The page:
A child to be born on a ship was good luck (probably not for the child). The term, “Son of a Gun” is derived from this lucky act. When the crew was restricted to the ship for any extended period of time, wives and ladies of easy virtue were often allowed to live aboard with the crew. Infrequently, but not uncommonly, children were born aboard. A convenient place for this was between the guns on the gun deck. If the child's father was unknown, they were entered into the ship's log as "son of a gun.”

Black cats are considered good luck and will bring a sailor home from the sea. While black is the color of death, and black bags or clothing are harbingers of doom, black cats are considered lucky on the sea. Mostly this is believed to be the result of the opposite effect of land based superstition, where a black cat is unlucky.

Here are some more maritime superstitions that may bring you bad luck. For some reason, there are always far more bad luck superstitions.

Never start a voyage on the first Monday in April. This is the day that Cain slew Able.

Black traveling bags are bad luck for a seaman. Black is the color of death and indicative of the depths of the sea.

Avoid people with red hair when going to the ship to begin a journey. Redheads bring bad luck to a ship, which can be averted if you speak to the red-head before they speak to you.

Never say good luck or allow someone to say good luck to you unanswered. If someone says “good luck” to you, it is most assuredly a bad omen and sure to bring about bad luck. The only way this can be countered is by drawing blood.

Disaster will follow if you step onto a boat with your left foot first. Ever hear the old saying, “Step off on the right foot first”?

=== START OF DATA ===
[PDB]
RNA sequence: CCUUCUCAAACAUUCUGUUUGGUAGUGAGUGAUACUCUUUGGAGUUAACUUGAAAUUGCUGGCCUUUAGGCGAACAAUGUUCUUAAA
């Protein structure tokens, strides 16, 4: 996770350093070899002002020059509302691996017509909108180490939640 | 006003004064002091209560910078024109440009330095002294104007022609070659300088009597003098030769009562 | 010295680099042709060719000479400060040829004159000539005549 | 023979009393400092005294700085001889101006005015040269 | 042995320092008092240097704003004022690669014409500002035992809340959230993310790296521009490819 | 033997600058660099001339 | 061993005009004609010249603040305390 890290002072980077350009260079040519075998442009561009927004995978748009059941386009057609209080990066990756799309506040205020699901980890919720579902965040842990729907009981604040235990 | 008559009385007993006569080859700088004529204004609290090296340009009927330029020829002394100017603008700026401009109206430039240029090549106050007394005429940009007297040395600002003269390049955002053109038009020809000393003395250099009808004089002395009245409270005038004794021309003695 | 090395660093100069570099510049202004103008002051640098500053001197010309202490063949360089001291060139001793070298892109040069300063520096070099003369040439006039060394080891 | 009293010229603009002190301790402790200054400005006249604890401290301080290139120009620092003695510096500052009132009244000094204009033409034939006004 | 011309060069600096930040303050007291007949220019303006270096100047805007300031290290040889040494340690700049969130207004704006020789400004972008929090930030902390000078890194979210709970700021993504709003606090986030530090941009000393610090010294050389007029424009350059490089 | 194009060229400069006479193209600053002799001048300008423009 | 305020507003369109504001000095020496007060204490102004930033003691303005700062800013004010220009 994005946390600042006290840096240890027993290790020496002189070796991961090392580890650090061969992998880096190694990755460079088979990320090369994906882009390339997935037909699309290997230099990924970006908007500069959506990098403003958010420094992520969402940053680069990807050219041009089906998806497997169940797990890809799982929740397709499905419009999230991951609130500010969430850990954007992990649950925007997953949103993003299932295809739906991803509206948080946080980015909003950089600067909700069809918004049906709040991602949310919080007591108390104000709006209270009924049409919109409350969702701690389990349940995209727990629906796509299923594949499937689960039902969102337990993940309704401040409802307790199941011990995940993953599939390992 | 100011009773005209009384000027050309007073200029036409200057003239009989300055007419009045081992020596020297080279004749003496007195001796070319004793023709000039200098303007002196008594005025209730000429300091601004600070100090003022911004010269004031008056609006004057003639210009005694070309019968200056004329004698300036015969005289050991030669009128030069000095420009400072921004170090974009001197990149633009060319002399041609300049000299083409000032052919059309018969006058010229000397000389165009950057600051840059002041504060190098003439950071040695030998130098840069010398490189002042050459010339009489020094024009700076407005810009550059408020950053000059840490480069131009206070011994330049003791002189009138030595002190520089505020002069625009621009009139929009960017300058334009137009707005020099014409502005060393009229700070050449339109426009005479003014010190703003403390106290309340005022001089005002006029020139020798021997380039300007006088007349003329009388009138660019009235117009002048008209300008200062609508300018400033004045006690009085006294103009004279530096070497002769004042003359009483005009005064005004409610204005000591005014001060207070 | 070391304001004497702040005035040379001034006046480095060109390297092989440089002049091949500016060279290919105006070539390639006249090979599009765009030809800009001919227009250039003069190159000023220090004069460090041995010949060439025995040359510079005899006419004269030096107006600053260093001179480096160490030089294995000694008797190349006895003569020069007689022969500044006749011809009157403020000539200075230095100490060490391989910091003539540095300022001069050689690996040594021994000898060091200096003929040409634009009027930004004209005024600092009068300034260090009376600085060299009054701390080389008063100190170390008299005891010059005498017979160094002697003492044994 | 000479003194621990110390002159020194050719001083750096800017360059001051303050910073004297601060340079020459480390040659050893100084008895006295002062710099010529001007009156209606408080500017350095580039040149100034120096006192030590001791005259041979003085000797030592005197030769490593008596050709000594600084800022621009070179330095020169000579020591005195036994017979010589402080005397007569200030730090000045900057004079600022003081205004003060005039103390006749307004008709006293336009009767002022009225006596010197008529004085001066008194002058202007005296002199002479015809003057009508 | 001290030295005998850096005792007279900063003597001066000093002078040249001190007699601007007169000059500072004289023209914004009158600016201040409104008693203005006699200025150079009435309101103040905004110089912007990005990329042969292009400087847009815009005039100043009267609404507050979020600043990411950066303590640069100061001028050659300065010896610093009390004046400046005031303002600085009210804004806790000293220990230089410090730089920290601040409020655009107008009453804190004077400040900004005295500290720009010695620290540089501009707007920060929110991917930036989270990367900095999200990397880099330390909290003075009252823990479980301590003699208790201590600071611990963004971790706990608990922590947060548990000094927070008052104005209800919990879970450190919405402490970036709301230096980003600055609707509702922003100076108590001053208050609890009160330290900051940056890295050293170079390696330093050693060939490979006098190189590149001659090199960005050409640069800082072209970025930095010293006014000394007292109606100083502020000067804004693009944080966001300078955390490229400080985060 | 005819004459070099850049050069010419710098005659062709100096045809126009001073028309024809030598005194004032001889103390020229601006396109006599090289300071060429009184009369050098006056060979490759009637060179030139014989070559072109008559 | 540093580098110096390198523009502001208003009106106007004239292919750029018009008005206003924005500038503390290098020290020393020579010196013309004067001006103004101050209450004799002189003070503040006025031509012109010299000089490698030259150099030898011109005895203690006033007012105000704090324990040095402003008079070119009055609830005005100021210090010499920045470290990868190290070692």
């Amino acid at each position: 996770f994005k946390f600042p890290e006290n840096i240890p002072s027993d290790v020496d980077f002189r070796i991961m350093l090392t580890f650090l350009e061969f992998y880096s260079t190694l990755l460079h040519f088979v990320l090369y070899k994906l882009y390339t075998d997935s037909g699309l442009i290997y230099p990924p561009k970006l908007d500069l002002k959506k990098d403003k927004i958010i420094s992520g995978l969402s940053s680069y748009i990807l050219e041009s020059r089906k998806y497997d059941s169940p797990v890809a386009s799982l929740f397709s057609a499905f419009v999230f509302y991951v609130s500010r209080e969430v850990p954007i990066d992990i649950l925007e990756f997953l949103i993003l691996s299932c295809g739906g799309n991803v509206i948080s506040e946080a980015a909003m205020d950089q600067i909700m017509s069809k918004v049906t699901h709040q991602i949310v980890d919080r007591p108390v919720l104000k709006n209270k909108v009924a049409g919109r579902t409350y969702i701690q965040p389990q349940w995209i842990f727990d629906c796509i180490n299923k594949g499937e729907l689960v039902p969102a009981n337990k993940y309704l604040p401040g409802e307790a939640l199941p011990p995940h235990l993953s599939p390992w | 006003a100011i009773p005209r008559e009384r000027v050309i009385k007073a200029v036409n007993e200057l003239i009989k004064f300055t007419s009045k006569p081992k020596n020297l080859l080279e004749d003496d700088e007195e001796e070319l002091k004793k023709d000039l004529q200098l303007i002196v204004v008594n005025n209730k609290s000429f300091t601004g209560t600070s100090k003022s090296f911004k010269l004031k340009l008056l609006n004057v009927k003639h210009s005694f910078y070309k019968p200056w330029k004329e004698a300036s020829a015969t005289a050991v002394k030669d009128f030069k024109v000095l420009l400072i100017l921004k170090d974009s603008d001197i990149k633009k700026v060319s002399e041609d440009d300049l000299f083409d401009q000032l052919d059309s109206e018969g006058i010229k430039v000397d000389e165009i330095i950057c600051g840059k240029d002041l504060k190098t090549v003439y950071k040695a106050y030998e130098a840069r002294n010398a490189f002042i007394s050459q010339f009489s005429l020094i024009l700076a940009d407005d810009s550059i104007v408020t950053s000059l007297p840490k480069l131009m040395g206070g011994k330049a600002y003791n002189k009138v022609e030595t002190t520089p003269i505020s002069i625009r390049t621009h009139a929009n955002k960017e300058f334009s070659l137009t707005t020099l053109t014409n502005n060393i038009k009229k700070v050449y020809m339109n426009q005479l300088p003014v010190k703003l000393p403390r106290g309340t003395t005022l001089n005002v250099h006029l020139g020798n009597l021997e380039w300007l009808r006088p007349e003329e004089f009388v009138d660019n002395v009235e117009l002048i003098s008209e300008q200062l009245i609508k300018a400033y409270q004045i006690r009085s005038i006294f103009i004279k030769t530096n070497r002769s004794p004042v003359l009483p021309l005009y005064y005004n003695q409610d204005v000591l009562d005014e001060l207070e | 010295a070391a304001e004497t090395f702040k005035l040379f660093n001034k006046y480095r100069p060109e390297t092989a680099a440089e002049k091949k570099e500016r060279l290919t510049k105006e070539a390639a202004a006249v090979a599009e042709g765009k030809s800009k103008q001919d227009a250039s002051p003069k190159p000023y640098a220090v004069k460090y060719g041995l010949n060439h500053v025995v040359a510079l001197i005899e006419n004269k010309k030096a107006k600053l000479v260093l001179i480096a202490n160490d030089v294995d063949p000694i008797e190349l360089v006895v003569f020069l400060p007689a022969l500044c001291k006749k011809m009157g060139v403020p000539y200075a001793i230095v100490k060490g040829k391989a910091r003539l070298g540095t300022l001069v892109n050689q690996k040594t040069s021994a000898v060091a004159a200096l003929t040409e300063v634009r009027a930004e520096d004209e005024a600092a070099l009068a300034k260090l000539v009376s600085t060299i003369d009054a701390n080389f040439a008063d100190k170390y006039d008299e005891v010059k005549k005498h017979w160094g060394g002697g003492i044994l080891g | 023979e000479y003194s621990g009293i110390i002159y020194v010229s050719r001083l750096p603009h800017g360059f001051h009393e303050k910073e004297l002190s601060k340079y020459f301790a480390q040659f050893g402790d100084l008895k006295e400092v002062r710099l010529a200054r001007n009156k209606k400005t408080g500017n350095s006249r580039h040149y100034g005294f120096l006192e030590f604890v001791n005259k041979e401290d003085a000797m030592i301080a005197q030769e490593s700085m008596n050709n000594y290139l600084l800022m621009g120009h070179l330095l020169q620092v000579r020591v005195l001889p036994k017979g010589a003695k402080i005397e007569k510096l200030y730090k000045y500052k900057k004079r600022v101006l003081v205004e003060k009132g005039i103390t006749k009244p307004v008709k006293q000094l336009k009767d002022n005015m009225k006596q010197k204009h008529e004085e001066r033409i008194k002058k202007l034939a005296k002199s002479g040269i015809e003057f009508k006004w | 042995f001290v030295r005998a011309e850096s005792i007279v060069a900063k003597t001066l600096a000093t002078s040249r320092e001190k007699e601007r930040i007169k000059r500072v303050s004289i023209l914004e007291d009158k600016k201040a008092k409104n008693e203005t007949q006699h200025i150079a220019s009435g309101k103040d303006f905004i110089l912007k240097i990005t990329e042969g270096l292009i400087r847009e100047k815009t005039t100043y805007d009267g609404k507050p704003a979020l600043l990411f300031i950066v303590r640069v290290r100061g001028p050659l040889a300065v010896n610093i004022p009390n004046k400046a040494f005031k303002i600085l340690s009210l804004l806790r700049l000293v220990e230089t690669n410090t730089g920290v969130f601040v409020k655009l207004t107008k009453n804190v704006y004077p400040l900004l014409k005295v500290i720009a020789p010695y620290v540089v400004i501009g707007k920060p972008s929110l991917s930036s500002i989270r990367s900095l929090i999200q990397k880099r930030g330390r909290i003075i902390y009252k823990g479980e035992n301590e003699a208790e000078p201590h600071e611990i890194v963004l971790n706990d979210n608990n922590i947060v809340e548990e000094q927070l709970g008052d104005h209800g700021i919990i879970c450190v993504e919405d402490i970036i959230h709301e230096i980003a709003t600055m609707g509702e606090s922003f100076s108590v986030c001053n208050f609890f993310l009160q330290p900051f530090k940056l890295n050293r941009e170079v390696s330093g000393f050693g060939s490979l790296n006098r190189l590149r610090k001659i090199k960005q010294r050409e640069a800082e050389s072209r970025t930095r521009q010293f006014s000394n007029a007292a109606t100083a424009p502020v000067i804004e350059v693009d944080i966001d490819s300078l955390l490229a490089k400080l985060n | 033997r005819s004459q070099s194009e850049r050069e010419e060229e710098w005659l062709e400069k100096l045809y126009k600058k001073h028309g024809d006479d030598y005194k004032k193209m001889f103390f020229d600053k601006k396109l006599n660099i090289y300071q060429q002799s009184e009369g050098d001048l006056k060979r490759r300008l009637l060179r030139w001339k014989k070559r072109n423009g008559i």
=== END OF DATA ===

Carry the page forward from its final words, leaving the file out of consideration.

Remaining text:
Throwing stones into the sea will cause great waves and storms. A sign of disrespect to the sea, ensuring retaliation in the form of stormy seas.

Flowers are unlucky onboard a ship. They could later be used to make a funeral wreath for the dead, therefore, becoming a symbol that someone could die on the voyage.

Don’t look back once your ship has left port as this can bring bad luck. Looking back to port implies that you are not truly ready to brave the seas and complete your voyage, bringing about bad luck on yourself and the ship.

To name the boat with a word ending in "a" is bad luck.

If the rim of a glass rings stop it quickly or there will be a shipwreck.

On whistling - One widespread and universal superstition forbids whistling in the wheelhouse or anywhere onboard for that matter. Whistling onboard will raise a gale, hence "whistling up a storm”.

Killing a swallow, albatross, gull or dolphin will bring bad luck. Seabirds are thought to carry the souls of dead sailors

On pigs - Sailors in the West Indies had a bizarre superstition related to swine. Pigs themselves were held at great respect because they possessed cloven hooves just like the devil. The pig was the signature animal for the Great Earth Goddess who controlled the winds. As a result, these sailors never spoke the word "pig" out loud, instead referring to the animal by such safe nicknames as curly-tail and turf-rooter. It was believed that mentioning the word "pig" would result in strong winds. Actually killing a pig on board the ship would result in a full scale storm.
Quick reply to this message
Please register to post and access all features of our very popular forum. It is free and quick. Over $68,000 in prizes has already been given out to active posters on our forum. Additional giveaways are planned.

Detailed information about all U.S. cities, counties, and zip codes on our site: City-data.com.


 
Please update this thread with any new information or opinions. This open thread is still read by thousands of people, so we encourage all additional points of view.

Quick Reply
Message:
Over $104,000 in prizes was already given out to active posters on our forum and additional giveaways are planned!

Go Back   City-Data Forum > General Forums > Travel > Cruises
Similar Threads
Follow City-Data.com founder on our Forum or

All times are GMT -6.

© 2005-2019, Advameg, Inc. · Please obey Forum Rules · Terms of Use and Privacy Policy · Bug Bounty

City-Data.com - Archive 1, 2, 3, 4, 5, 6, 7, 8, 9, 10, 11, 12, 13, 14, 15, 16, 17, 18, 19, 20, 21, 22, 23, 24, 25, 26, 27, 28, 29, 30, 31, 32, 33, 34, 35 - Top